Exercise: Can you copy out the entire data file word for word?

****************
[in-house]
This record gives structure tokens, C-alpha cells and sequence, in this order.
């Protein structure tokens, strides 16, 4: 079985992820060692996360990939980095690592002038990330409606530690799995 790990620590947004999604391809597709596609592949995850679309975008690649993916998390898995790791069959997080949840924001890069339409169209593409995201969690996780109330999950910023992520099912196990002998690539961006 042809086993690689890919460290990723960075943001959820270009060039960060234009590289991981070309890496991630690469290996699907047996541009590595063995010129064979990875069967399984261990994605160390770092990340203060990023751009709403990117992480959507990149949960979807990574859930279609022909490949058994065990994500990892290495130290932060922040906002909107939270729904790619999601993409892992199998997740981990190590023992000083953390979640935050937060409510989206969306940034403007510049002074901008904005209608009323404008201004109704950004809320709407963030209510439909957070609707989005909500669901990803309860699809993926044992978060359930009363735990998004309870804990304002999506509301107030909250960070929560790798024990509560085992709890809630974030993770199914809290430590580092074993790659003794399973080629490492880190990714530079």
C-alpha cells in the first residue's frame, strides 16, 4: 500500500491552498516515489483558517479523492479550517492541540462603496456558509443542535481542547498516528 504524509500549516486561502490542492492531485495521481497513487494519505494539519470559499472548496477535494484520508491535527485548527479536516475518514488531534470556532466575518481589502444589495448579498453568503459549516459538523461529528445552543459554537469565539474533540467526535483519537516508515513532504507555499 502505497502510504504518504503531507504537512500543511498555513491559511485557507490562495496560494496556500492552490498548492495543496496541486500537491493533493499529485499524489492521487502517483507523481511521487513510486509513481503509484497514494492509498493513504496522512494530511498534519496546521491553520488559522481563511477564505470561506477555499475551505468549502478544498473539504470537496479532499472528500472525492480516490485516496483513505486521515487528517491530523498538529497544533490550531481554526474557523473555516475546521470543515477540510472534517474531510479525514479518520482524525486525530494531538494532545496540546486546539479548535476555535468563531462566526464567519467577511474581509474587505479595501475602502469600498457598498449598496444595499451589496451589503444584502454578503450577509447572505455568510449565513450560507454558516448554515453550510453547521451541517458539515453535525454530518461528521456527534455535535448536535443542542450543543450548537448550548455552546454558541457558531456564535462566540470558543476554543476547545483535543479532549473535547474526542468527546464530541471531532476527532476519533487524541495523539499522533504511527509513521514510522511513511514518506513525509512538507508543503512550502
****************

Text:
[in-house]
This record gives structure tokens, C-alpha cells and sequence, in this order.
């Protein structure tokens, strides 16, 4: 079985992820060692996360990939980095690592002038990330409606530690799995 790990620590947004999604391809597709596609592949995850679309975008690649993916998390898995790791069959997080949840924001890069339409169209593409995201969690996780109330999950910023992520099912196990002998690539961006 042809086993690689890919460290990723960075943001959820270009060039960060234009590289991981070309890496991630690469290996699907047996541009590595063995010129064979990875069967399984261990994605160390770092990340203060990023751009709403990117992480959507990149949960979807990574859930279609022909490949058994065990994500990892290495130290932060922040906002909107939270729904790619999601993409892992199998997740981990190590023992000083953390979640935050937060409510989206969306940034403007510049002074901008904005209608009323404008201004109704950004809320709407963030209510439909957070609707989005909500669901990803309860699809993926044992978060359930009363735990998004309870804990304002999506509301107030909250960070929560790798024990509560085992709890809630974030993770199914809290430590580092074993790659003794399973080629490492880190990714530079």
C-alpha cells in the first residue's frame, strides 16, 4: 500500500491552498516515489483558517479523492479550517492541540462603496456558509443542535481542547498516528 504524509500549516486561502490542492492531485495521481497513487494519505494539519470559499472548496477535494484520508491535527485548527479536516475518514488531534470556532466575518481589502444589495448579498453568503459549516459538523461529528445552543459554537469565539474533540467526535483519537516508515513532504507555499 502505497502510504504518504503531507504537512500543511498555513491559511485557507490562495496560494496556500492552490498548492495543496496541486500537491493533493499529485499524489492521487502517483507523481511521487513510486509513481503509484497514494492509498493513504496522512494530511498534519496546521491553520488559522481563511477564505470561506477555499475551505468549502478544498473539504470537496479532499472528500472525492480516490485516496483513505486521515487528517491530523498538529497544533490550531481554526474557523473555516475546521470543515477540510472534517474531510479525514479518520482524525486525530494531538494532545496540546486546539479548535476555535468563531462566526464567519467577511474581509474587505479595501475602502469600498457598498449598496444595499451589496451589503444584502454578503450577509447572505455568510449565513450560507454558516448554515453550510453547521451541517458539515453535525454530518461528521456527534455535535448536535443542542450543543450548537448550548455552546454558541457558531456564535462566540470558543476554543476547545483535543479532549473535547474526542468527546464530541471531532476527532476519533487524541495523539499522533504511527509513521514510522511513511514518506513525509512538507508543503512550502